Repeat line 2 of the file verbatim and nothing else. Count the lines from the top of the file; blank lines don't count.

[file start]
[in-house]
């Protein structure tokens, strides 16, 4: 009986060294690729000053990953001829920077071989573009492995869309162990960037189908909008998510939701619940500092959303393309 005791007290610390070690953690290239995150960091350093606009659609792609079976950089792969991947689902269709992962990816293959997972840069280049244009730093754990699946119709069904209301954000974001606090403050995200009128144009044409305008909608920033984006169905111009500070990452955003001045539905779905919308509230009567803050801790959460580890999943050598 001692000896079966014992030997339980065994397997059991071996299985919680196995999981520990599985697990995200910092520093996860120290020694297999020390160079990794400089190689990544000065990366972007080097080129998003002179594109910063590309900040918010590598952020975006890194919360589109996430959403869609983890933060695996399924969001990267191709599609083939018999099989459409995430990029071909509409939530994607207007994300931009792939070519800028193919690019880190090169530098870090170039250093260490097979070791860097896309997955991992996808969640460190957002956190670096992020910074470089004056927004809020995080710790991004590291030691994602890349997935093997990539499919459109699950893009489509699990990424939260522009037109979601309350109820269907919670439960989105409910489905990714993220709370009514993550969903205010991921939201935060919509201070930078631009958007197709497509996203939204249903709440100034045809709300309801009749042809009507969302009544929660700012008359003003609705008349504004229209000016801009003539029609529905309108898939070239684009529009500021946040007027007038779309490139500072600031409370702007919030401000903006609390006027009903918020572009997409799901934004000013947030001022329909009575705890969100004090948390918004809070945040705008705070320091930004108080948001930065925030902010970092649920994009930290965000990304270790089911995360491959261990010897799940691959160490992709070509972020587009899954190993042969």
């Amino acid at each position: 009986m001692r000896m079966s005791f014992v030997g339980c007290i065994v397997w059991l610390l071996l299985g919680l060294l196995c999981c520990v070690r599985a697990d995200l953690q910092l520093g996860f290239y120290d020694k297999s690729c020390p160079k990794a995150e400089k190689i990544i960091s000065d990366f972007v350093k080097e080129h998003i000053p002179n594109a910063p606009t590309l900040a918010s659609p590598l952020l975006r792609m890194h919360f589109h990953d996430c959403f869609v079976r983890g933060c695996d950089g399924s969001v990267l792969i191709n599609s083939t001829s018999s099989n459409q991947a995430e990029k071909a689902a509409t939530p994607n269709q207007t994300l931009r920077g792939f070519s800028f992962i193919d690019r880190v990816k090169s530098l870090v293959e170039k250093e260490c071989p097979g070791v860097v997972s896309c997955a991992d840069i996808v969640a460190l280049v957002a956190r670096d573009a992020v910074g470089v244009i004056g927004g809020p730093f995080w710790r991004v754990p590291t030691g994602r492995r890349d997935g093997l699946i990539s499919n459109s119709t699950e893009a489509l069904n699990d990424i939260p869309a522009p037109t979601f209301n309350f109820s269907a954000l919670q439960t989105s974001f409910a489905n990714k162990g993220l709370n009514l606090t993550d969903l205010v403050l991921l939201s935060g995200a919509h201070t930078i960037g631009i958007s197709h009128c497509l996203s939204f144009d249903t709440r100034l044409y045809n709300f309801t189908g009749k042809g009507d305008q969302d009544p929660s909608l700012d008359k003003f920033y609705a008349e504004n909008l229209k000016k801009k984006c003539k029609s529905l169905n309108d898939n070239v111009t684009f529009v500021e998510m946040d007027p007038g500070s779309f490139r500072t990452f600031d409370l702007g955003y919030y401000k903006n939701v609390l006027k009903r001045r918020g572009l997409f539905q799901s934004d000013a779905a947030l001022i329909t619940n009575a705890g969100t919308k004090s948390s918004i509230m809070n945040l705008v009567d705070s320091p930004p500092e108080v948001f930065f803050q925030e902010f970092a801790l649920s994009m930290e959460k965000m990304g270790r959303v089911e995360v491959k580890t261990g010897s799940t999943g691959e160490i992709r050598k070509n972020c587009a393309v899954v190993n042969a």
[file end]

């Protein structure tokens, strides 16, 4: 009986060294690729000053990953001829920077071989573009492995869309162990960037189908909008998510939701619940500092959303393309 005791007290610390070690953690290239995150960091350093606009659609792609079976950089792969991947689902269709992962990816293959997972840069280049244009730093754990699946119709069904209301954000974001606090403050995200009128144009044409305008909608920033984006169905111009500070990452955003001045539905779905919308509230009567803050801790959460580890999943050598 001692000896079966014992030997339980065994397997059991071996299985919680196995999981520990599985697990995200910092520093996860120290020694297999020390160079990794400089190689990544000065990366972007080097080129998003002179594109910063590309900040918010590598952020975006890194919360589109996430959403869609983890933060695996399924969001990267191709599609083939018999099989459409995430990029071909509409939530994607207007994300931009792939070519800028193919690019880190090169530098870090170039250093260490097979070791860097896309997955991992996808969640460190957002956190670096992020910074470089004056927004809020995080710790991004590291030691994602890349997935093997990539499919459109699950893009489509699990990424939260522009037109979601309350109820269907919670439960989105409910489905990714993220709370009514993550969903205010991921939201935060919509201070930078631009958007197709497509996203939204249903709440100034045809709300309801009749042809009507969302009544929660700012008359003003609705008349504004229209000016801009003539029609529905309108898939070239684009529009500021946040007027007038779309490139500072600031409370702007919030401000903006609390006027009903918020572009997409799901934004000013947030001022329909009575705890969100004090948390918004809070945040705008705070320091930004108080948001930065925030902010970092649920994009930290965000990304270790089911995360491959261990010897799940691959160490992709070509972020587009899954190993042969």